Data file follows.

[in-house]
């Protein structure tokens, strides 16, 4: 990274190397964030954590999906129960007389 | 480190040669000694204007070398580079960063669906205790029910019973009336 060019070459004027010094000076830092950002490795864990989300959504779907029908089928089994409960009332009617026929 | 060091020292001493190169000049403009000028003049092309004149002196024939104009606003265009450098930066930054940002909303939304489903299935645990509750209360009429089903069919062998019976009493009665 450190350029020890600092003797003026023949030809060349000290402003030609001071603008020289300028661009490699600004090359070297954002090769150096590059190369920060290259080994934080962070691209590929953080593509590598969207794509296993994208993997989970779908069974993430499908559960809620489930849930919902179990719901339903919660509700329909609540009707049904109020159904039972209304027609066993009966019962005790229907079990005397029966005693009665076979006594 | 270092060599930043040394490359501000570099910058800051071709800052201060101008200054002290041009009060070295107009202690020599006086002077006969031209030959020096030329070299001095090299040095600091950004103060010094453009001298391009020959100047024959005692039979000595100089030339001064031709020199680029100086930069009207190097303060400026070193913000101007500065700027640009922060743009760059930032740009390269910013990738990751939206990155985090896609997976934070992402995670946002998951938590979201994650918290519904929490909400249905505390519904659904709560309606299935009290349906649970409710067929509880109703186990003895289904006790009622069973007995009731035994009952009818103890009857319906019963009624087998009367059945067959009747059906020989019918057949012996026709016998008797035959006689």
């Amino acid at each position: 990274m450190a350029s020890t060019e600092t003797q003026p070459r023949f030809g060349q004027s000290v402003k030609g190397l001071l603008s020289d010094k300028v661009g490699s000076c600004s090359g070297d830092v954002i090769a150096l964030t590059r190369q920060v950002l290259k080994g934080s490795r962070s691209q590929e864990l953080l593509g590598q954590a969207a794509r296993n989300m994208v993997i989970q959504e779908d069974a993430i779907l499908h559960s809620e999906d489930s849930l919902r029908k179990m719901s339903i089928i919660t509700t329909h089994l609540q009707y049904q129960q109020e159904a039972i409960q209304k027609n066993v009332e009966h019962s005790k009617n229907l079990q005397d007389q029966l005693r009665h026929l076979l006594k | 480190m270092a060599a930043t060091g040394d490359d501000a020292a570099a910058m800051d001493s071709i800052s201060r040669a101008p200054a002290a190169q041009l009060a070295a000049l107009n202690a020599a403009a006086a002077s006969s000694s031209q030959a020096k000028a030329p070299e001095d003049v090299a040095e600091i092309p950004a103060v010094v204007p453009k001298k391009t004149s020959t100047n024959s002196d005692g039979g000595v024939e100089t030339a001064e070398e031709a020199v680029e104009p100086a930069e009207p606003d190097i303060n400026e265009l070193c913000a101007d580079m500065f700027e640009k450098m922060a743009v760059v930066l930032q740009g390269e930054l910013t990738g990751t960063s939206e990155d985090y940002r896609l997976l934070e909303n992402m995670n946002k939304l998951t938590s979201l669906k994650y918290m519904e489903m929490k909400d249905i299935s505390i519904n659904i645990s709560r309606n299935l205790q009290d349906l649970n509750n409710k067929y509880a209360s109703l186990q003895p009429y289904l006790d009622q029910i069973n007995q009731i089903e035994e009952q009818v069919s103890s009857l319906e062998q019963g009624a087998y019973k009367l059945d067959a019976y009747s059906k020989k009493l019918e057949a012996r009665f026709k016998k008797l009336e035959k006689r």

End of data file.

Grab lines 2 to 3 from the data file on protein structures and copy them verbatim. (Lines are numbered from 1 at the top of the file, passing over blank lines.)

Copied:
């Protein structure tokens, strides 16, 4: 990274190397964030954590999906129960007389 | 480190040669000694204007070398580079960063669906205790029910019973009336 060019070459004027010094000076830092950002490795864990989300959504779907029908089928089994409960009332009617026929 | 060091020292001493190169000049403009000028003049092309004149002196024939104009606003265009450098930066930054940002909303939304489903299935645990509750209360009429089903069919062998019976009493009665 450190350029020890600092003797003026023949030809060349000290402003030609001071603008020289300028661009490699600004090359070297954002090769150096590059190369920060290259080994934080962070691209590929953080593509590598969207794509296993994208993997989970779908069974993430499908559960809620489930849930919902179990719901339903919660509700329909609540009707049904109020159904039972209304027609066993009966019962005790229907079990005397029966005693009665076979006594 | 270092060599930043040394490359501000570099910058800051071709800052201060101008200054002290041009009060070295107009202690020599006086002077006969031209030959020096030329070299001095090299040095600091950004103060010094453009001298391009020959100047024959005692039979000595100089030339001064031709020199680029100086930069009207190097303060400026070193913000101007500065700027640009922060743009760059930032740009390269910013990738990751939206990155985090896609997976934070992402995670946002998951938590979201994650918290519904929490909400249905505390519904659904709560309606299935009290349906649970409710067929509880109703186990003895289904006790009622069973007995009731035994009952009818103890009857319906019963009624087998009367059945067959009747059906020989019918057949012996026709016998008797035959006689």
């Amino acid at each position: 990274m450190a350029s020890t060019e600092t003797q003026p070459r023949f030809g060349q004027s000290v402003k030609g190397l001071l603008s020289d010094k300028v661009g490699s000076c600004s090359g070297d830092v954002i090769a150096l964030t590059r190369q920060v950002l290259k080994g934080s490795r962070s691209q590929e864990l953080l593509g590598q954590a969207a794509r296993n989300m994208v993997i989970q959504e779908d069974a993430i779907l499908h559960s809620e999906d489930s849930l919902r029908k179990m719901s339903i089928i919660t509700t329909h089994l609540q009707y049904q129960q109020e159904a039972i409960q209304k027609n066993v009332e009966h019962s005790k009617n229907l079990q005397d007389q029966l005693r009665h026929l076979l006594k | 480190m270092a060599a930043t060091g040394d490359d501000a020292a570099a910058m800051d001493s071709i800052s201060r040669a101008p200054a002290a190169q041009l009060a070295a000049l107009n202690a020599a403009a006086a002077s006969s000694s031209q030959a020096k000028a030329p070299e001095d003049v090299a040095e600091i092309p950004a103060v010094v204007p453009k001298k391009t004149s020959t100047n024959s002196d005692g039979g000595v024939e100089t030339a001064e070398e031709a020199v680029e104009p100086a930069e009207p606003d190097i303060n400026e265009l070193c913000a101007d580079m500065f700027e640009k450098m922060a743009v760059v930066l930032q740009g390269e930054l910013t990738g990751t960063s939206e990155d985090y940002r896609l997976l934070e909303n992402m995670n946002k939304l998951t938590s979201l669906k994650y918290m519904e489903m929490k909400d249905i299935s505390i519904n659904i645990s709560r309606n299935l205790q009290d349906l649970n509750n409710k067929y509880a209360s109703l186990q003895p009429y289904l006790d009622q029910i069973n007995q009731i089903e035994e009952q009818v069919s103890s009857l319906e062998q019963g009624a087998y019973k009367l059945d067959a019976y009747s059906k020989k009493l019918e057949a012996r009665f026709k016998k008797l009336e035959k006689r």